By Paul Lehto
"The liberties of a people never were, nor ever will be, secure when the transactions of their rulers may be concealed from them . . ." -Patrick Henry
"Give me Liberty, or Give me Death." ---Patrick Henry
WILL AMERICANS ALLOW LIBERTY TO BE WRESTED FROM THEM WITHOUT A STRUGGLE?
Are Americans, in fact, too lazy or stupid to defend their own freedoms anymore? Some say that a few words about their own history will bore them to giving up their republic without so much as a fight, especially with an election law attorney writing like this as if he's Paul Revere. Will cynicism mean that Americans give up the fight for their rights on their own soil?
Nowadays, some say American attention spans are so short that they won't be able to finish an essay like this of just a few pages, even when told that Abe Lincoln's "government of the People, by the People and for the People" depends on it. I'm told regularly to use extremely few words, give a quick action request at the end, so that Americans can go back to their slumbers.
But I don't believe the pessimists. I choose to address all of those who read this as concerned citizens, instead of addled consumers. I believe that Americans respond when they know what's at stake. The USA did not become the world's richest country and sole military superpower for no reason. They will read a few more paragraphs of context that help explain why this is so important, before it's time to prove why your #1 Inalienable Right must be defended.
Americans by and large remember the sacrifices of citizens and soldiers over the generations -- millions of them who worked, fought, and died for the dream of American democracy – and they will not allow democracy to slip away during our generation -- on our watch -- if they understand clearly what's at stake.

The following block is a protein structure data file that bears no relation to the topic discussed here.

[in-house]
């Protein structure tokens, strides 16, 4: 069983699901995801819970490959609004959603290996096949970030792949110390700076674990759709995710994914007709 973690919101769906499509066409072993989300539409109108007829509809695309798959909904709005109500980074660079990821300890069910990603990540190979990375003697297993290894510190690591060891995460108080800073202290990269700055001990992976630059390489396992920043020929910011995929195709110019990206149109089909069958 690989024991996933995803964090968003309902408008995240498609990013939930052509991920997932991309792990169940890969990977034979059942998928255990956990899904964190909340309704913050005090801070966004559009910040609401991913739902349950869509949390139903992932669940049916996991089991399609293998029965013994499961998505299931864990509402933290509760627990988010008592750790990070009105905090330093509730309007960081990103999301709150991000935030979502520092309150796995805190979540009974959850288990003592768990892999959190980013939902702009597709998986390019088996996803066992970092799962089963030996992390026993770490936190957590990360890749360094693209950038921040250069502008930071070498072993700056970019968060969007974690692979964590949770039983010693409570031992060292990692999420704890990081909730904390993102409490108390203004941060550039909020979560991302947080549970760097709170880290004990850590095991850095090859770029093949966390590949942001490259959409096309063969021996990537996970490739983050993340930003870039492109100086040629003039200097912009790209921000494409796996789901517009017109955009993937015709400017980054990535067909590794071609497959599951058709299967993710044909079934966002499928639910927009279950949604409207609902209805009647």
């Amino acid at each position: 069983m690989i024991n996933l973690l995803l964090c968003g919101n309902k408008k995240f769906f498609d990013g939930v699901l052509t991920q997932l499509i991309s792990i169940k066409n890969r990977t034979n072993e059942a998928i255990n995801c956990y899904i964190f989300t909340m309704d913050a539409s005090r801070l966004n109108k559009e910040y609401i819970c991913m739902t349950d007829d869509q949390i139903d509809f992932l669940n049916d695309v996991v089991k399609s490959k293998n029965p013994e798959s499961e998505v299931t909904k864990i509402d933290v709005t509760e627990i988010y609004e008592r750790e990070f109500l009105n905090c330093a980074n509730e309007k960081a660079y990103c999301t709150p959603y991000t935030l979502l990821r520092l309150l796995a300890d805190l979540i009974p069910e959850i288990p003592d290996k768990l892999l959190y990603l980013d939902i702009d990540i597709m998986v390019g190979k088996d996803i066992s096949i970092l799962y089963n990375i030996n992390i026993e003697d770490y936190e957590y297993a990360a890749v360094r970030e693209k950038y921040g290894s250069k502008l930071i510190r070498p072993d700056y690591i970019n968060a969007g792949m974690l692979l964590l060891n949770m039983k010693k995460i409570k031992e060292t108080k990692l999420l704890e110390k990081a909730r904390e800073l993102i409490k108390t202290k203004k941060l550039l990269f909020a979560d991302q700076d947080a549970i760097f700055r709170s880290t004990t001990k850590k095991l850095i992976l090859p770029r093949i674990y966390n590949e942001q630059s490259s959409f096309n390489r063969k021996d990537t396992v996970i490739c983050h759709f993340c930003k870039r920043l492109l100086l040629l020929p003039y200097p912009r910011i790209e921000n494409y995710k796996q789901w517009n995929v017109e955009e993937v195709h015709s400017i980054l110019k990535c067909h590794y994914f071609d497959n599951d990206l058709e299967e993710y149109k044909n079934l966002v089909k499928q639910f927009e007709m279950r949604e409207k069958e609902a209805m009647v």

WALKING THE WALK
So, to be clear, please let me explain. As an offer of my own seriousness about this, let me simply say I don't particularly need this fight: I've been in the hospital several times in the last year for as long as a week, and though medical bills and devotion to this cause have emptied the savings, and although fatigue follows me daily, and with two young children to worry about, I am nevertheless convinced of the need to give this my all.
In reaching this decision, I realized that the principles of our representative democracy are actually more important than life itself.
Otherwise, if this were not the case, how would you convince a man or woman to sacrifice their life for this principle of democratic self-government? By what other persuasion would we send our young to the front lines of war other than with some version of Patrick Henry's famous patriotic challenge: